Modest Progress

Road development in the Northeast paces up

Over the five years since starting operations, National Highways and Infrastructure Development Corporation Limited (NHIDCL) has taken rapid strides in the development of road infrastructure in the Northeast. The corporation promotes, surveys, establishes, designs, builds, operates, maintains and upgrades national highways and strategic roads, including interconnecting roads, in the Northeast.

The corporation’s project portfolio comprises works under the BharatmalaPariyojana, the Special Accelerated Road Development Programme, the South Asia Sub-Regional Economic Cooperation Programme, works under National Highway (Original), ChardhamMahamargVikasPariyojana in Uttarakhand and rehabilitation/ upgradation of ”orphan roads” under the Ministry of Development of North Eastern Region.

NHIDCL’s portfolio

As of February 2020, NHIDCL is engaged in the development of 278 projects spanning about 11,172 km in length at an estimated cost of Rs 1.79 trillion. Of these, for 138 projects spanning 3,267 km, civil works are ongoing, while detailed project reports are being prepared for the balance 140 projects spanning about 7,905 km.

 NHIDCL’s award and completion activity

As of February 2020, NHIDCL had awarded a total of 134 projects, spanning a length of over 3,200 km. Award activity has been declining in the Northeast over the past three-four years, with the number of projects awarded declining since 2016-17. In 2019-20, only seven projects had been awarded by NHIDCL till February 2020. The maximum number of projects were awarded in 2016-17 (44 projects), while the maximum length of approximately 1,052 km was awarded in 2017-18. A state-wise analysis of the awarded projects reveals that Arunachal Pradesh had the maximum number of awarded projects (32 projects). This was followed by Assam (18 projects) and Nagaland (17 projects). As of August 2019, NHIDCL has completed about 1,350 km of road projects in the region.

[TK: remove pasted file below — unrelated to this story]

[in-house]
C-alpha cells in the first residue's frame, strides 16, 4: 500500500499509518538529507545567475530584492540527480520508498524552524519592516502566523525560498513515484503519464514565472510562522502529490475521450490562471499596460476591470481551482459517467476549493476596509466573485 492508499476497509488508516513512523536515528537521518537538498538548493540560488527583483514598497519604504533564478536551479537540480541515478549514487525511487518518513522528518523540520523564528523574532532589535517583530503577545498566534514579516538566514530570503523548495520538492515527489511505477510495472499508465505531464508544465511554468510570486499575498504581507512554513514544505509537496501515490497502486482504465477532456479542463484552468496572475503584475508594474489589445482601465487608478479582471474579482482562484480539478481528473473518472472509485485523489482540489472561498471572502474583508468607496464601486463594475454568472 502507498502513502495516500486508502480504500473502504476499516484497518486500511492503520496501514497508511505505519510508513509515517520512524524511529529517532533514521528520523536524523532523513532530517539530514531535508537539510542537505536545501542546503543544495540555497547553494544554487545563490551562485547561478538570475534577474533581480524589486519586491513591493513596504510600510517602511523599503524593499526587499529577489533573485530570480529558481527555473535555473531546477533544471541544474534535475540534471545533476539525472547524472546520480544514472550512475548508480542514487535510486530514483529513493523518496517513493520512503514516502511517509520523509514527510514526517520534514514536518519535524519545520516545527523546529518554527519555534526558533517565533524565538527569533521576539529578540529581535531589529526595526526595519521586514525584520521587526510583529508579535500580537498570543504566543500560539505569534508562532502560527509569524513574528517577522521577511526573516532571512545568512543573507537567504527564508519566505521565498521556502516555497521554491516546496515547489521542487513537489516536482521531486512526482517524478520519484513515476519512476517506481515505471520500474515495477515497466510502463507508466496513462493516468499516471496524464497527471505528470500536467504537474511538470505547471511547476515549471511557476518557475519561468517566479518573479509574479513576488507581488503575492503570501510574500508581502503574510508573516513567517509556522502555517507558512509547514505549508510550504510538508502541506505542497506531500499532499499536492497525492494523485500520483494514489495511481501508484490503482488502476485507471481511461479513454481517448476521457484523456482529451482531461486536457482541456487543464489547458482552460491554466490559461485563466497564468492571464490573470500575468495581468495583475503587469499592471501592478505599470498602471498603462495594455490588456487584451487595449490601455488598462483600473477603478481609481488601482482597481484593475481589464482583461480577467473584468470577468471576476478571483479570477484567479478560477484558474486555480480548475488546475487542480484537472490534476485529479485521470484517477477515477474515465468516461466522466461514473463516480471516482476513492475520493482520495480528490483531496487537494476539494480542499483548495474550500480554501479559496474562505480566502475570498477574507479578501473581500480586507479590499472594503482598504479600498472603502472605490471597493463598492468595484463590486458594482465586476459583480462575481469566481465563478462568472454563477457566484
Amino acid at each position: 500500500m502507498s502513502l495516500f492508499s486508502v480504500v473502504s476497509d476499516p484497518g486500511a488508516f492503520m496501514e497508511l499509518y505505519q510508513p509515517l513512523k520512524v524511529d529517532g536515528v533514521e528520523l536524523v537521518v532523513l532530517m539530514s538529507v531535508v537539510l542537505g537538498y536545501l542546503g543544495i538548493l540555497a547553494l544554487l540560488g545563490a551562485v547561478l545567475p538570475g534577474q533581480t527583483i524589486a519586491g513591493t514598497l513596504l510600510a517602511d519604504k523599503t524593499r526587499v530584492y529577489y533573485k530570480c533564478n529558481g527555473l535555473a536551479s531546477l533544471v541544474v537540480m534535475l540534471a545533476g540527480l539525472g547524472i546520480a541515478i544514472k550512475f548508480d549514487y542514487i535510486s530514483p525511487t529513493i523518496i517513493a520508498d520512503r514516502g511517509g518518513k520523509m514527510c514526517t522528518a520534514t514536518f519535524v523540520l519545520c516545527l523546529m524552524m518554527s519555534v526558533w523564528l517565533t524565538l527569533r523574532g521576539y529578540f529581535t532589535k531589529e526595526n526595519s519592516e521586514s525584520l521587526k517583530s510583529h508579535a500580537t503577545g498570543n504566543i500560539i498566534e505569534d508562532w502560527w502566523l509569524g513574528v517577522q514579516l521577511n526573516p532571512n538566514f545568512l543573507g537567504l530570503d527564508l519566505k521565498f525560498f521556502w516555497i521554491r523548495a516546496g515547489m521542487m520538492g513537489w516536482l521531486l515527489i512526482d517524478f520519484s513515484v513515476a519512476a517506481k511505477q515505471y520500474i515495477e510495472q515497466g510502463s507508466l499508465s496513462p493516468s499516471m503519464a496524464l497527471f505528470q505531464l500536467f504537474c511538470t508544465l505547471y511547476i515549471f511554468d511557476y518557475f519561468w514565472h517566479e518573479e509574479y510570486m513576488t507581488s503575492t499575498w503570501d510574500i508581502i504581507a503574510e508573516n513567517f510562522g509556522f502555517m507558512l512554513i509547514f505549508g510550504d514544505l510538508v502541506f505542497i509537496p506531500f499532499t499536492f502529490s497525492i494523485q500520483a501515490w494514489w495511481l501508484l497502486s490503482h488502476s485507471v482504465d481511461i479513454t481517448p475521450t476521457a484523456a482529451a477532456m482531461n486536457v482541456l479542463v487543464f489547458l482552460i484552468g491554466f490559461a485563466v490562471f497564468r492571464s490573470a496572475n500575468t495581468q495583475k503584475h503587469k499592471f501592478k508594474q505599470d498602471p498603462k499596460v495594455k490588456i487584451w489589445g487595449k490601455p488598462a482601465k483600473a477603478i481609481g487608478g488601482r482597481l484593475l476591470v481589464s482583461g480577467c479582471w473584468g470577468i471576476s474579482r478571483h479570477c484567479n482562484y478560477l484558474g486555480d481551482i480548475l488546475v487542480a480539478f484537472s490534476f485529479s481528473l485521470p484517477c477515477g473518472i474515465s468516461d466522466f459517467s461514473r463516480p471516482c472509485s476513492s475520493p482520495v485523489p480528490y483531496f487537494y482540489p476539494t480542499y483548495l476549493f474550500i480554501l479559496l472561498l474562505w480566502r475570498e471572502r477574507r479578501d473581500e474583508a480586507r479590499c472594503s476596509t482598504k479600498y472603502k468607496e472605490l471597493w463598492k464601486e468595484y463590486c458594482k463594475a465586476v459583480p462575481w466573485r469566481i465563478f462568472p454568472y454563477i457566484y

Challenges along the way

NHIDCL has been facing numerous challenges in timely implementation of projects in the north-eastern region. One of the major challenges faced by the corporation is the difficult topography of the region. The Northeast is characterised by mountainous and difficult terrains, accompanied by heavy rainfall, resulting in a working season of only four-five months in a year. Besides, land acquisition remains a perennial challenge in this region too, leading to implementation delays and cost escalations. Several initiatives, such as the launch of BhoomiRashi (a web utility for land acquisition-related processes) and local engagement are being taken to resolve this issue. Another major challenge is NHIDCL’s heavy dependence on third-party engineers and engineering, procurement, construction (EPC) contractors. Most of the corporation’s projects are executed on an EPC basis, wherein a contractor and authority’s engineer (AE) are appointed. The work of the AE also needs to be cross-checked, leading to greater effort and thus time overruns. Further, concerns regarding the financial viability of projects, insufficient private investment and the reluctance of contractors to execute projects in hilly regions also hinder project implementation. Lack of a skilled workforce has also been cited as a major challenge. NHIDCL on its part has been focusing on skill development and is upskilling workers at its project sites under the PradhanMantriKaushalVikasYojana in collaboration with the National Skill Development Corporation. Some of the other challenges faced by the corporation are limited local techno-managerial capacities, obtaining statutory clearances, utility shifting, and those associated with slope stabilisation and cross-drainage structures.

Going forward, NHIDCL aims to mitigate these challenges and ensure fast-paced construction of national highways and other infrastructure in the north-eastern region and other strategic areas of the country. It is actively pursuing the central government’s “Look East” policy which aims to promote economic cooperation and cultural ties and develop a strategic relationship with countries in the Asia-Pacific region through continuous engagement at the bilateral, regional and multilateral levels, thereby providing enhanced connectivity to states in the Northeast.

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